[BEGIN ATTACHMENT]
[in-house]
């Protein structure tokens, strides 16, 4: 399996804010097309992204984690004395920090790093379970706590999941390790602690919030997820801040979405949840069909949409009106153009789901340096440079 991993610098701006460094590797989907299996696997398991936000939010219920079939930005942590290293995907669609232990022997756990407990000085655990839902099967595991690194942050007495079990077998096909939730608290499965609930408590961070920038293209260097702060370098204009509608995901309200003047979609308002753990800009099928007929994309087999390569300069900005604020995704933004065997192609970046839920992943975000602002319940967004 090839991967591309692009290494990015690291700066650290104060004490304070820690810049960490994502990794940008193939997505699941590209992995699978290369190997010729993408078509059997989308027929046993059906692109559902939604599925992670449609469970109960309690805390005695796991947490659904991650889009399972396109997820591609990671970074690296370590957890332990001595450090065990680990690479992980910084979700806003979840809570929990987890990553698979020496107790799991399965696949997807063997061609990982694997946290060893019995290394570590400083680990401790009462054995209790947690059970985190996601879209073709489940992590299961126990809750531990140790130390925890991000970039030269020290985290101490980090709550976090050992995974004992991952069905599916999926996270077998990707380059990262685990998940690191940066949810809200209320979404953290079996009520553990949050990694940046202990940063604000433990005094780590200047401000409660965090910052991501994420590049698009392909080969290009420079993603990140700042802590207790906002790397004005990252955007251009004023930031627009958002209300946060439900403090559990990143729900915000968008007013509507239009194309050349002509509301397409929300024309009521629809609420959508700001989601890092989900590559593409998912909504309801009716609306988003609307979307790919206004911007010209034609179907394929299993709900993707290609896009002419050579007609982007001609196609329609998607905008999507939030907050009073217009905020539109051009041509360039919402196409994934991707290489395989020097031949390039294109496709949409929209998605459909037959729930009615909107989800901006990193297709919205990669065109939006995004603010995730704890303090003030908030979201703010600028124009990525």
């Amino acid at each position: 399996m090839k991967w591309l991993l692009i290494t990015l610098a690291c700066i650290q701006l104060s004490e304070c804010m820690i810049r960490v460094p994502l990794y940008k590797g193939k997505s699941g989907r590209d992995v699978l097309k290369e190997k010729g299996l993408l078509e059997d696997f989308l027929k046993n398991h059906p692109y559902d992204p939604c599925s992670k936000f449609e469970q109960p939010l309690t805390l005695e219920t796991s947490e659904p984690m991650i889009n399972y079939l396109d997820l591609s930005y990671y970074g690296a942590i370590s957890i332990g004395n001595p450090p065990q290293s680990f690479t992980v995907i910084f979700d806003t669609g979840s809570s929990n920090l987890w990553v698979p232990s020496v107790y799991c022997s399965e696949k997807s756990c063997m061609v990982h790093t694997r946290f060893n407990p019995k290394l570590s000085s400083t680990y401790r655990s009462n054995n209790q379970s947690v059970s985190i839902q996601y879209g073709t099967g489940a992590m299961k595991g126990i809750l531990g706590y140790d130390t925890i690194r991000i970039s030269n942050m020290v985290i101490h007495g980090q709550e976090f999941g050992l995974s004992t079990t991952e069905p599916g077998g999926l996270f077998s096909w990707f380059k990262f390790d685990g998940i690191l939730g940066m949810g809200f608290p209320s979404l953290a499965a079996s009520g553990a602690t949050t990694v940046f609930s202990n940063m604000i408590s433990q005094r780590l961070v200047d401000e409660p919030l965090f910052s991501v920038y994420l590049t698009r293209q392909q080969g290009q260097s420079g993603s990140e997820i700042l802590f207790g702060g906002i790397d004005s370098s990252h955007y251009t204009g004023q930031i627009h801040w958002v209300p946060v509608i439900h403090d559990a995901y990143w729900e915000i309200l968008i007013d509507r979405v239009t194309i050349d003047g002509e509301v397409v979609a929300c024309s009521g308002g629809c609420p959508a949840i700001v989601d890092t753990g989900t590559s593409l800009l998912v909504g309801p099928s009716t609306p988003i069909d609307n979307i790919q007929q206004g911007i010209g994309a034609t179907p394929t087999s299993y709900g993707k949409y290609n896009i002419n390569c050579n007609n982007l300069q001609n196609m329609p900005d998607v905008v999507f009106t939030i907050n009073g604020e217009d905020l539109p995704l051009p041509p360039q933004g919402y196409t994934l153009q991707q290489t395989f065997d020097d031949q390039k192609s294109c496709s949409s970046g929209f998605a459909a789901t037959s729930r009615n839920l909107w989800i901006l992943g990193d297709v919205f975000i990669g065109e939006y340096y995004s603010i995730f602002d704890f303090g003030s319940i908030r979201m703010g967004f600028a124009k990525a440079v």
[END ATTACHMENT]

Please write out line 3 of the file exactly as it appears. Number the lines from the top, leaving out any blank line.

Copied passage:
């Amino acid at each position: 399996m090839k991967w591309l991993l692009i290494t990015l610098a690291c700066i650290q701006l104060s004490e304070c804010m820690i810049r960490v460094p994502l990794y940008k590797g193939k997505s699941g989907r590209d992995v699978l097309k290369e190997k010729g299996l993408l078509e059997d696997f989308l027929k046993n398991h059906p692109y559902d992204p939604c599925s992670k936000f449609e469970q109960p939010l309690t805390l005695e219920t796991s947490e659904p984690m991650i889009n399972y079939l396109d997820l591609s930005y990671y970074g690296a942590i370590s957890i332990g004395n001595p450090p065990q290293s680990f690479t992980v995907i910084f979700d806003t669609g979840s809570s929990n920090l987890w990553v698979p232990s020496v107790y799991c022997s399965e696949k997807s756990c063997m061609v990982h790093t694997r946290f060893n407990p019995k290394l570590s000085s400083t680990y401790r655990s009462n054995n209790q379970s947690v059970s985190i839902q996601y879209g073709t099967g489940a992590m299961k595991g126990i809750l531990g706590y140790d130390t925890i690194r991000i970039s030269n942050m020290v985290i101490h007495g980090q709550e976090f999941g050992l995974s004992t079990t991952e069905p599916g077998g999926l996270f077998s096909w990707f380059k990262f390790d685990g998940i690191l939730g940066m949810g809200f608290p209320s979404l953290a499965a079996s009520g553990a602690t949050t990694v940046f609930s202990n940063m604000i408590s433990q005094r780590l961070v200047d401000e409660p919030l965090f910052s991501v920038y994420l590049t698009r293209q392909q080969g290009q260097s420079g993603s990140e997820i700042l802590f207790g702060g906002i790397d004005s370098s990252h955007y251009t204009g004023q930031i627009h801040w958002v209300p946060v509608i439900h403090d559990a995901y990143w729900e915000i309200l968008i007013d509507r979405v239009t194309i050349d003047g002509e509301v397409v979609a929300c024309s009521g308002g629809c609420p959508a949840i700001v989601d890092t753990g989900t590559s593409l800009l998912v909504g309801p099928s009716t609306p988003i069909d609307n979307i790919q007929q206004g911007i010209g994309a034609t179907p394929t087999s299993y709900g993707k949409y290609n896009i002419n390569c050579n007609n982007l300069q001609n196609m329609p900005d998607v905008v999507f009106t939030i907050n009073g604020e217009d905020l539109p995704l051009p041509p360039q933004g919402y196409t994934l153009q991707q290489t395989f065997d020097d031949q390039k192609s294109c496709s949409s970046g929209f998605a459909a789901t037959s729930r009615n839920l909107w989800i901006l992943g990193d297709v919205f975000i990669g065109e939006y340096y995004s603010i995730f602002d704890f303090g003030s319940i908030r979201m703010g967004f600028a124009k990525a440079v």